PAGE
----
Not gonna lie. It can sometimes be a lengthy process, so if you are the impatient type you’ll need to learn patience as well. Copying someone else’s recipe is fine for starters but you’ll get a deeper sense of accomplishment when you can churn out your very own.
@TorturedZen is correct. If you want to compose from flavours you’ll need to know them.
Adapting recipes is not bad either and can be done in parallel. You find something you like, you substitute something for something else using other’s experiences. Pretty error prone but usually you get something useable out of it.
Say in your case, you find a great caramel glazed doughnut, another recipe that uses banana and nuts and you combine the two making a guess about how to do this from a third recipe.
Agreeing with all of that above. Not much time to post today so I’m just throwing something in here quickly.
You could throw the butterscotch cream pie out, and replace by (WF) deep fried pastry dough +/or/and (WF) Glazed Donut. If you don’t want Wonder Flavours bakery, you could try (FA) zeppola, or look into tpa (example: banana cream, banana nut bread) cap, fw.
Another banana I could recommend besides the WF is banana custard by vape train Australia (vta)
Thank you I have spent a lot of time today doing just this looking at differentiations of recipes to try and bring something together see how that goes then adapt from there I also attempted my first recipe of my own today, I have made them all public so people can comment on them. I’m absolutely loving this and believe you can’t ,I’ve forward without learning and ,asking mistakes to better yourself in every walk of life.
Welcome to ELR, Nathan! I hope your new mixes work out well. You’re on the right path, for sure!
A tip on publishing (making public) your mixes…
You don’t really need to make them public to get comments or advice. In fact, there are so many recipes popping up every few minutes, that it’s probably the least effective method. You’ll be on page 6 in a couple of hours.
There is also the clutter factor. If you haven’t mixed and tested the recipe and added some notes about it, it’s just a list of ingredients that very few people will find interesting if they happen to click on it. It’s a good idea to say a little something about what you were going for, why you chose the flavors you chose, how it turned out after mixing, steeping, etc. There are thousands of recipes with no notes, and they just clog up the works, making it difficult to find anything inspiring.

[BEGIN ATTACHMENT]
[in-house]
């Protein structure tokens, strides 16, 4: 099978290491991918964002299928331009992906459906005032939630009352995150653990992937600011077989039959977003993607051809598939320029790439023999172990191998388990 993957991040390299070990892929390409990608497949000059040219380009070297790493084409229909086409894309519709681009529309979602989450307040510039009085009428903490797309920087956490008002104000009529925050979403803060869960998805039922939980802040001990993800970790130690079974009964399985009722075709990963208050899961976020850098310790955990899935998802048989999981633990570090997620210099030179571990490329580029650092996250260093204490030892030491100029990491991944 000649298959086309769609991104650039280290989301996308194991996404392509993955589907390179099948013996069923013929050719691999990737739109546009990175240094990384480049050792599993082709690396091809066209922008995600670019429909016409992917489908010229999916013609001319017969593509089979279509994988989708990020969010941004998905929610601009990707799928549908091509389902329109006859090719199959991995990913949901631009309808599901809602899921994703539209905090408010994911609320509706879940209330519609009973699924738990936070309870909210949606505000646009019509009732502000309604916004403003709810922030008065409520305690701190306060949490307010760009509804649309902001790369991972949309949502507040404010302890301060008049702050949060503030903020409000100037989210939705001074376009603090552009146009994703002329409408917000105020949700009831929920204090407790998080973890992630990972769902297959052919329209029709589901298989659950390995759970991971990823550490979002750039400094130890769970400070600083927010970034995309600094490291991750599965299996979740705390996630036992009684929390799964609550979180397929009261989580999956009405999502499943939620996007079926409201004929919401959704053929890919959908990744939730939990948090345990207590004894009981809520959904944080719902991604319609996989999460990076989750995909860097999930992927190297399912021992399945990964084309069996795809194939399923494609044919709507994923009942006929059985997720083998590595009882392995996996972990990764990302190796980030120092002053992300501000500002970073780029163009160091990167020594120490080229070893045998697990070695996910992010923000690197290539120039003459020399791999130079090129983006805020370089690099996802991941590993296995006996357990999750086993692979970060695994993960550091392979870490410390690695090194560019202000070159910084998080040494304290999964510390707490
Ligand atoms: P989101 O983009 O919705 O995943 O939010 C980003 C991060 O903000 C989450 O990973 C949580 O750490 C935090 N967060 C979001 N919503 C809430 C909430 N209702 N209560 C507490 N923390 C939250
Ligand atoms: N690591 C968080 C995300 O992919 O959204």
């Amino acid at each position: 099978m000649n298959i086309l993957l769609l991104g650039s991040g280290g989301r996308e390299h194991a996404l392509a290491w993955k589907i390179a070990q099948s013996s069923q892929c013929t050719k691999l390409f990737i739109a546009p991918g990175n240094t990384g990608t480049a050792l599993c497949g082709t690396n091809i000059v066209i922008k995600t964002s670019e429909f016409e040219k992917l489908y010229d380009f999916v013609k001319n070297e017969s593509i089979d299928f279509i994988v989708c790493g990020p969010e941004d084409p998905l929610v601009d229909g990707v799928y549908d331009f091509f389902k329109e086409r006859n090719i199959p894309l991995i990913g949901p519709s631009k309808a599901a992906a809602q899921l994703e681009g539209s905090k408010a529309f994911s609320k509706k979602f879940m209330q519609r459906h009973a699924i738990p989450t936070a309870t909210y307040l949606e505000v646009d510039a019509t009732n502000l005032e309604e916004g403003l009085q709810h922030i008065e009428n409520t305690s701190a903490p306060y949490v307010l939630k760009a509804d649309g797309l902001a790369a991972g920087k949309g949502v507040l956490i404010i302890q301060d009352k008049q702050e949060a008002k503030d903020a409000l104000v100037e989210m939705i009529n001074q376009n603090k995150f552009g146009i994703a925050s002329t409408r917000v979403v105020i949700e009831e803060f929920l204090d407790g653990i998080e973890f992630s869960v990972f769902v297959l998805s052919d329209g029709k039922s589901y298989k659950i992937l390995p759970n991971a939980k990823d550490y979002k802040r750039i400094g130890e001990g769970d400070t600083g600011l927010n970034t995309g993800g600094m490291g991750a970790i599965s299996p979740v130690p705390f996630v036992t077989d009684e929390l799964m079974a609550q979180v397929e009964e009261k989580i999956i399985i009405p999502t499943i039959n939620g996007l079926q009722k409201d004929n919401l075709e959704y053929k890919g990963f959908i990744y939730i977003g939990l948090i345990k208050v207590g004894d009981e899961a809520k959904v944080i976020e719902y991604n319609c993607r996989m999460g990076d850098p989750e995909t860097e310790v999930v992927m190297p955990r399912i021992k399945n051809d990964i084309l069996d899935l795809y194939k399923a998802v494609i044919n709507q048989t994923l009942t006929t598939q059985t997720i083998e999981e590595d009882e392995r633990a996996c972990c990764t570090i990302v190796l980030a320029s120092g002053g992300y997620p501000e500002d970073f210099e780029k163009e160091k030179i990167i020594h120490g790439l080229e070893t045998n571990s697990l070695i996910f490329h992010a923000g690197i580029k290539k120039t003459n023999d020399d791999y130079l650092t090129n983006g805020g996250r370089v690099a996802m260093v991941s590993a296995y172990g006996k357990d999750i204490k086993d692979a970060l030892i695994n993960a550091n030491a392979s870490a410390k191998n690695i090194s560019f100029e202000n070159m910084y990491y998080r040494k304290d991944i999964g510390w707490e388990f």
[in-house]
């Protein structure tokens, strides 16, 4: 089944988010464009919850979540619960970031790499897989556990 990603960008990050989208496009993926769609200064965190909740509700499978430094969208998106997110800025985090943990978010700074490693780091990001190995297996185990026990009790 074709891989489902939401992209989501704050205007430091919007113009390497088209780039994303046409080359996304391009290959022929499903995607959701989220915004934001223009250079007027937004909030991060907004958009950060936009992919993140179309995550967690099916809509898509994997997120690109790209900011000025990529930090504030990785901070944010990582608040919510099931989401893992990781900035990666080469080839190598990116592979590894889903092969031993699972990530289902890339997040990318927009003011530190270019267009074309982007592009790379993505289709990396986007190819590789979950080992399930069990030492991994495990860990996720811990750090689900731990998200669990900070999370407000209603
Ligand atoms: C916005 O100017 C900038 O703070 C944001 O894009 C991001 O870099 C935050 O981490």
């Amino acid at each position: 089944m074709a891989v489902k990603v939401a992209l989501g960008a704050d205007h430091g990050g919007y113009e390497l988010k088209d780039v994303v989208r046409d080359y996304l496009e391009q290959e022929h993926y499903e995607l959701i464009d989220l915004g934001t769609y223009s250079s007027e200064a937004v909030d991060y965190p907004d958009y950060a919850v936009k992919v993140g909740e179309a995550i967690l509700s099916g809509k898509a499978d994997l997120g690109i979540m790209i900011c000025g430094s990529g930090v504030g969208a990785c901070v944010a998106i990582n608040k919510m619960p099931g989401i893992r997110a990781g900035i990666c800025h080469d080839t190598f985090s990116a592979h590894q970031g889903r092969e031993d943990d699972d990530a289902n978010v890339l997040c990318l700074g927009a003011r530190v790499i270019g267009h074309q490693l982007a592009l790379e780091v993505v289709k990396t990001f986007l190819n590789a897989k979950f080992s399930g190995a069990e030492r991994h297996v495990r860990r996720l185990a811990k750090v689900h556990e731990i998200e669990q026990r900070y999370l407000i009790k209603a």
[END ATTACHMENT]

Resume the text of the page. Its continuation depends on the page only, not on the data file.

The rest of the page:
If you want real feedback or advice, tips, encouragement… hit the wrench icon near the title of your recipe and click “share recipe privately”. The page will refresh and you can find a long url at the bottom of the page to copy and paste over here in the forum. There are a few threads dedicated to unfinished (WIP) mixes, ideas, or mixes you consider good and want to share for feedback, or need help with.
And for mixes you are stuck on and can’t get to taste right:
This is just food for thought, you can do it how you like. I just don’t want you to be discouraged if nobody leaves a comment on your recipe over there on the calculator side.
Right on, hope I didnt come off as preachy! Notes are a great idea just for your own benefit, too. They don’t matter too much if you’re sharing unpublished mixes on the forum, you can write about it when you post, and make notes on the recipe before you go public.
There’s no right or wrong to making notes either. They’re there for you, primarily, but very helpful to others wanting some insight.
As mentioned many times, most users do not realize that anything they enter is published, even if that was not the intention. Often that is misunderstood, and cryptic notes that are meant for personal eyes are inadvertently published. I am letting Nathan know that in case he was not aware (as you noticed that I did mention that he should enter a note if he wants to do so for public consumption but be aware that all entries will be public ones regardless). Always being argumentative, my friend. Take a rest sometimes.